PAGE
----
Monday, September 22, 2014

Ends and odds

There are several tidbits of fascinating, if not essential, info that have slipped through the cracks as I haven't posted or self-edited to keep things relatively brief over the last many months.

Here are a few of them for your edification and amusement. (Mr. Caslick, my favorite junior high teacher, always started with "For your edification and amusement", and I, sadly, lack the style to follow suit in person.) So... here you go. Hope you will be edified and amused. If not, I will gladly refund the time you spent reading this stuff.
In my last post, I mentioned my mixed feelings over moving from a quiet, greenish neighborhood to an extremely urban one. I guess what decided me to move was the feeling that not doing so would be clinging to the past. Last year, we had a little Yangjae Gang of St. Paul teachers: Jie and Dave in one building, me next door, Alysia next to me, and Claudia and her husband Frank next to her. Frank and Claudia hosted movie night every week, with the snackiest snacks ever, sundry adult beverages, and their beautiful giant TV and professional sound system. I almost always got to ensconce myself in their beautiful pleather-covered recliner... good times. (It's my beautiful pleather-covered recliner now; guess it wouldn't fit in the overhead for their flight to Cairo.) I could also look forward to frequently meeting one or another of my freighbors on the street. Frequently we would go en masse to the noraebang (karaoke room) to demonstrate to the neighborhood what fine singing is. Since the great diaspora, the 'hood felt like a ghost town, and it just seemed like it was time to be somewhere else.
I am deeply, passionately in love with Korean fall. The weather we've had for the last week has been utterly perfect... 75 Fahrenheit with low humidity and piercing sunlight and infinite blue skies in the daytime, low mid-50s at night. One lunchtime I hiked up the hountain behind the school and found three bunny rabbits lazing about in the sun. The sun has been so bright that I've been reminded of the wisdom of living east of work (which I do). The sun's behind me when I go to work and behind me when I head home. Clear skies, no squint, can't lose.

Hey... how ya doin'? Relevance of photos to blog posts is overrated.
Jeez, I leave you guys alone in America for six measly years and you go and change stuff! It feels from here that the USA is so much better and so much worse than it was in 2008. We elect a minority president and edge closer to equal rights for gay Americans, and half the country goes nuts, saying they "want their country back". Obama has been a great disappointment to me, though I always knew he wasn't the bright-eyed crusading reformer some hoped for... but the vitriol directed at him has been shocking. He's just a little to the right of Richard Nixon, (Ol' Tricky created the EPA, froze wages and prices, and opened China to the West... Obama presides over a health-care system originally proposed by Republicans, he orders drone strikes that kill many, many innocent people, and--possibly due to his name and skin color?--he's the African, Commie, Islamist, Nazi, Socialist antichrist.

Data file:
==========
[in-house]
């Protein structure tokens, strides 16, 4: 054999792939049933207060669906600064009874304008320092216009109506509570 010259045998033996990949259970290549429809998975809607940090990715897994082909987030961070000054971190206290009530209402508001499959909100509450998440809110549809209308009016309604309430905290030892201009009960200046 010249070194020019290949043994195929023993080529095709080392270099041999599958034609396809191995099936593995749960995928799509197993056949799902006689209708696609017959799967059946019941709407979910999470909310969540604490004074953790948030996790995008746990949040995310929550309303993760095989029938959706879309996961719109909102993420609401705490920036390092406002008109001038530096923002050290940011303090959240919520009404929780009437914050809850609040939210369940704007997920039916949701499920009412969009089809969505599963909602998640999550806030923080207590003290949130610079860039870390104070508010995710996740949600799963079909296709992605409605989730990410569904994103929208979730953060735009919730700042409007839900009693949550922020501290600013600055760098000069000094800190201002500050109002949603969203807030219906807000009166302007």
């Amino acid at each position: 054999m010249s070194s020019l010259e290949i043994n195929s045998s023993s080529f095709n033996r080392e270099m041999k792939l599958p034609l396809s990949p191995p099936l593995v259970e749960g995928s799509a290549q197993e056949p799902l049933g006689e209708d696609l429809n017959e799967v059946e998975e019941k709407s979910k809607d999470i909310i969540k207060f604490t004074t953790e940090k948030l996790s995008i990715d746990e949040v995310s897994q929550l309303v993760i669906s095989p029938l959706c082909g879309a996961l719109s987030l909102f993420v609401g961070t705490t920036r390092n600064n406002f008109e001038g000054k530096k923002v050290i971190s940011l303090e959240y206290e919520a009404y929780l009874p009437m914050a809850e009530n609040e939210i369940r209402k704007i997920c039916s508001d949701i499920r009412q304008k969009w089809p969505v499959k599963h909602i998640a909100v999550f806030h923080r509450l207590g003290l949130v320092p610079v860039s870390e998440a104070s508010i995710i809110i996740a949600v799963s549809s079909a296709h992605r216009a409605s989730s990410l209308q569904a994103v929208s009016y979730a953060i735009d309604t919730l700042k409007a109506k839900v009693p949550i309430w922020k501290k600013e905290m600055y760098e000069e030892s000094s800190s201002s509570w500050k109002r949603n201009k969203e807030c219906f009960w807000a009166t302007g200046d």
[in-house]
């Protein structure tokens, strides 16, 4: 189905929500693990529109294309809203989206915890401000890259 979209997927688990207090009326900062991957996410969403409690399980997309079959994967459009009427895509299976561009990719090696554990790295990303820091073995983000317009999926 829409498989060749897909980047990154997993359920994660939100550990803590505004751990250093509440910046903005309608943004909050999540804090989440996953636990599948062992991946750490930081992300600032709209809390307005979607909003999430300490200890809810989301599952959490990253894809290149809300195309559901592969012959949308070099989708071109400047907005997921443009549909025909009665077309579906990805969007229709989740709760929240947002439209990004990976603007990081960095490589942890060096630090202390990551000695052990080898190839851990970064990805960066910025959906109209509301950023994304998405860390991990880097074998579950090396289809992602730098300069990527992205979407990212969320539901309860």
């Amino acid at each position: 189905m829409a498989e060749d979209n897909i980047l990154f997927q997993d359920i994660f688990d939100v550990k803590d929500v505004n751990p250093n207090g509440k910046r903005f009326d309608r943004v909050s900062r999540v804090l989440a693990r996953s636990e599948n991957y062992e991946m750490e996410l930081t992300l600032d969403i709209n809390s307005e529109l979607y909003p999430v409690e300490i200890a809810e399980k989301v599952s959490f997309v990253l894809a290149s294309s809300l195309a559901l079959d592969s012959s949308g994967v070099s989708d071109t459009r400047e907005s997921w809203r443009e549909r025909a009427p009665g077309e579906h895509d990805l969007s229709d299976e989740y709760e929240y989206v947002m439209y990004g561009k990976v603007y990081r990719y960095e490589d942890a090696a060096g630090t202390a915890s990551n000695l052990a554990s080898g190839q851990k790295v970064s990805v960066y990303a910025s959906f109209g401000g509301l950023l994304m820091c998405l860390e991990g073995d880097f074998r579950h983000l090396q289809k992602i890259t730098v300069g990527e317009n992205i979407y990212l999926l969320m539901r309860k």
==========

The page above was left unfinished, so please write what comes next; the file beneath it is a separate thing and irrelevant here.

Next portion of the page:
Come to think of it, what's so bad about socialism? People think it's Soviet-style Communism or Nazism, since both Lenin and Hitler threw the word "Socialist" in there to gain support, but you know who's truly socialist? Denmark, repeatedly named as the happiest and most peaceful country on earth, and the other Scandinavian countries, which are right after it on the happy/peaceful scales. Hey, public parks, paved roads, and fire departments are socialism. Even uber-capitalist South Korea has true public healthcare, and when I got a twelve-mile ambulance ride, an examination, a cleaning of my eyebrow gash, x-rays, and stitches for $35 out of pocket, I was glad of it.

You know, it's been 18 years since we had a president that half of the country didn't loathe. The level of vitriol in American politics is unsustainable, and the coasts and northern Midwest hardly seem like the same country as the middle and southern parts. The corporations and banks get stronger and stronger and the rest of us wither on the vine. What are you guys doing over there?
I love teaching frequently-banned books: Huck Finn, Of Mice and Men, Catcher in the Rye, Speak, Hunger Games, The Absolutely True Diary of a Part-time Indian... I get no thrill from sharing ripe language or adult themes with young people, but so many of these books get challenged because they confront authority and ask kids to think for themselves. My parents never told me what I could and couldn't read, and I'm the better for it. Fortunately, the parents here are apparently either respectful of teachers or unaware of what the books mean, because I've had no trouble with my selections, and I think the kids appreciate the respect implied by my trusting them with the controversial stuff.

Right now, I'm teaching Fahrenheit 451, which was once burned by an irony-deficient school. As Bradbury quotes in 451's epigram, "If they give you lined paper, write the other way."
Eli Manning's lost it all faster than Oedipus did.
I miss having a dog so much it's almost painful. I've been in love with dogs my whole life, and I miss our Bodhi at least as much as I do any human, but I've had four dogs and 19 cats. But leaving a dog alone all day in an apartment, and ignoring it for paperwork when you're home, doesn't seem fair or humane. Cats are a lot more social than many people think, and I pay as much attention to Tug as I can, but it can't seem so lonely when you're asleep 70 percent of the time anyway. Cats are pretty cool, too, but they're not dogs.

"Cats are not dogs." With that pearl of deep wisdom, I shall head for bed. Another full day of corrupting the morals of Korean children awaits.


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